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Legal Challenges to Heathrow -Wasting Taxpayer's Money or Not?


Airports, and their proximity to residential areas, has long been a sore point among those who live near them. However, with some exceptions, many of the world's busiest airports were built before expanding towns and cities began to surround them. Protests over airports have been around since the dawn of the jet age, at the end of the 1950s and continued throughout the 1960s and since. The questions however, have to be asked; firstly, if you buy or move into a house under the flight paths to or from a busy airport, do you have the right to complain about something that was there before you? Secondly, how many people live near (or even next to) an airport, doing so because they derive, directly or indirectly, their jobs to that airport?


Above - Heathrow's Terminal 5 has been an unusually empty space during the Covid-19 pandemic (Heathrow Airport Ltd)

Below - New generation aircraft like the Boeing 787 Dreamliner are much quieter and more environmentally-friendly than earlier jets (Kevan James)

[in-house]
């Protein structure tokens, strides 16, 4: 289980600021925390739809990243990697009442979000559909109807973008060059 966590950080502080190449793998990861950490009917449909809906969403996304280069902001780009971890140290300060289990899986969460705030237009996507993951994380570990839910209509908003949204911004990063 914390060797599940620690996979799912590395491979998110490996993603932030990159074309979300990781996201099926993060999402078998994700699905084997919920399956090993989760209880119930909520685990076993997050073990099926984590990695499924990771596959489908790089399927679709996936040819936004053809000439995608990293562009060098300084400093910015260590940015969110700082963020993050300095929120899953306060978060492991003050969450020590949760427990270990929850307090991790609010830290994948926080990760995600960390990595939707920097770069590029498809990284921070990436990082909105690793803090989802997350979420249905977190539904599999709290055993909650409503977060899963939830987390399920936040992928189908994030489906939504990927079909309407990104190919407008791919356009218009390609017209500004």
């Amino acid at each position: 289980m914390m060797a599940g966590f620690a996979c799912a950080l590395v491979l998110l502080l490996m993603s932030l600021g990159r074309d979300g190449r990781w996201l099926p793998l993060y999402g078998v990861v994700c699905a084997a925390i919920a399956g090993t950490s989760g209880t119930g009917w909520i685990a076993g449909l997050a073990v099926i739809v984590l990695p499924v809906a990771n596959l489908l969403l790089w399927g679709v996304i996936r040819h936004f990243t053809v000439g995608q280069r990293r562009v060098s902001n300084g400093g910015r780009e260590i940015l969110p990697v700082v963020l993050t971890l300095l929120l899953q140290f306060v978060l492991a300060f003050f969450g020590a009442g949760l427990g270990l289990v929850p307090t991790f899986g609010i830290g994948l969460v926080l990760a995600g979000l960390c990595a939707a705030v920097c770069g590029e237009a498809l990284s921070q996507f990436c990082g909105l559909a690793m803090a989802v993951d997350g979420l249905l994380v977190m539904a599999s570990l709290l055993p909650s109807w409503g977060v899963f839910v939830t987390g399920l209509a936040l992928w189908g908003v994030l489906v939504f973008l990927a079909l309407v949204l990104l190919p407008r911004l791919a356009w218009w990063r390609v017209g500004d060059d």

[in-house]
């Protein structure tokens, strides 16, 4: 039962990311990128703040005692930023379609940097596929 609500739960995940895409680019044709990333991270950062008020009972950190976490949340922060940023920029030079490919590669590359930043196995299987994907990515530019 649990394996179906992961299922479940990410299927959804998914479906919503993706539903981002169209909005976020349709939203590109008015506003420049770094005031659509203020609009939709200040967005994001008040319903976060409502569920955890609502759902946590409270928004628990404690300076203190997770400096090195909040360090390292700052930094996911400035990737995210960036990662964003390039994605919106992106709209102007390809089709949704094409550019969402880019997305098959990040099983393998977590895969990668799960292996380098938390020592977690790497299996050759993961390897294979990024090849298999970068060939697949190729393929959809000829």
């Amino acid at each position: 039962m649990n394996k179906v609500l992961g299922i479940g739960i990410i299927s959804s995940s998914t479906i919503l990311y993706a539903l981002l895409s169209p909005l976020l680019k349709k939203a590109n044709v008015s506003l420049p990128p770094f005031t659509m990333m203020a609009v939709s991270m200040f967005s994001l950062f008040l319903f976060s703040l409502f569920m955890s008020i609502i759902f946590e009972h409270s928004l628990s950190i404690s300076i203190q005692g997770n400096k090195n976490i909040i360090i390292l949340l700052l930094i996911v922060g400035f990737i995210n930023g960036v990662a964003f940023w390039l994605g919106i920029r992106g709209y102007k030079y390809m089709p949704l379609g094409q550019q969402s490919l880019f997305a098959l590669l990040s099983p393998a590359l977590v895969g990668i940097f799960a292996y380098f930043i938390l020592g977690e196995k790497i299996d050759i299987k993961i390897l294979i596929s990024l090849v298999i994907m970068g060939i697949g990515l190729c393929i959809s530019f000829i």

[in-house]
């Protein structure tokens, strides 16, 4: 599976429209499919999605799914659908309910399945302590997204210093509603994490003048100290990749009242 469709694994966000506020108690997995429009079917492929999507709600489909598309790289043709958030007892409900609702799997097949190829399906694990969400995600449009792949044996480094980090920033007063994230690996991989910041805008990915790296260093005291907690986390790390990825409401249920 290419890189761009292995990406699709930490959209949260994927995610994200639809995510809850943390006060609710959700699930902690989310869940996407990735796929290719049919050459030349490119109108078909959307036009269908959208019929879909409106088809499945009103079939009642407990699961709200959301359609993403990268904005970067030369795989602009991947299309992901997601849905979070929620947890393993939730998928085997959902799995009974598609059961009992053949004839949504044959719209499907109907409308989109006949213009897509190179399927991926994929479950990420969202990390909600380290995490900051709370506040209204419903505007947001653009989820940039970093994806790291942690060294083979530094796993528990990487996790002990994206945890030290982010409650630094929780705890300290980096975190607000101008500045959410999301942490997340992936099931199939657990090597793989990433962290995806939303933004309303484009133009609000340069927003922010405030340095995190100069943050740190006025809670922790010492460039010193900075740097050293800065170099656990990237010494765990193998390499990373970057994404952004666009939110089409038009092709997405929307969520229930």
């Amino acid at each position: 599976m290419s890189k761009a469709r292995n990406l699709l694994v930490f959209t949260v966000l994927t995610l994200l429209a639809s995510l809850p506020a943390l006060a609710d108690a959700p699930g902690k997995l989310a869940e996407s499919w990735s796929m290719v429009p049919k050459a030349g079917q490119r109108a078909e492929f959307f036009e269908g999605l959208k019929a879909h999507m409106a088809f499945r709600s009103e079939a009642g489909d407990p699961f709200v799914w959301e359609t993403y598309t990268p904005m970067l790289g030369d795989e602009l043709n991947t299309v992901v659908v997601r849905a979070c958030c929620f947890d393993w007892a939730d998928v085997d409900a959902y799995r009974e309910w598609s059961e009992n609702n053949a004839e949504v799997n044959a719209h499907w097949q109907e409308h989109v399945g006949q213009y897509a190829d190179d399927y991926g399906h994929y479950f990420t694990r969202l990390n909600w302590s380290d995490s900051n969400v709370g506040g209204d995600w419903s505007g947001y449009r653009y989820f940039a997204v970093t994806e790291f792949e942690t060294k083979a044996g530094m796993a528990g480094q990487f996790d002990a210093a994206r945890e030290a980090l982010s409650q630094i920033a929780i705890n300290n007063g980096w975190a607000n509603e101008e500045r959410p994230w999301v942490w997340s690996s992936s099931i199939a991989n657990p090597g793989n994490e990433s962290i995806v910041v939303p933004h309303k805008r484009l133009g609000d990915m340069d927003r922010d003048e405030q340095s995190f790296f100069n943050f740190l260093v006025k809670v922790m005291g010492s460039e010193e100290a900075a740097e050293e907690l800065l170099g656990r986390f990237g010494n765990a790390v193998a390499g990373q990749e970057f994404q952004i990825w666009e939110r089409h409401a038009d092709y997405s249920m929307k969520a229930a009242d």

The answer to the second question is most residents. Not all but most - and they do so because of the convenience of being close to their place of work. So where do the complaints come from? Traditionally, airliners use a gradual descent approach to landing, meaning flying level for a time before descending again, flying level again and finally landing. This procedure means many aircraft fly over residential areas that can be some distance from the airport itself and it is from here that many of the complaints arise.


Today however, two things have changed quite noticeably. The first is that jet engines are considerably quieter than they once were. There is no denying that the screaming howl of the first-generation jet airliners did cause a lot of disturbance to those living beneath them. The modern-day engine however, is much less of an intrusion. It is still there however, so the second change is an ongoing and steady alteration from the previous method of a gradual approach to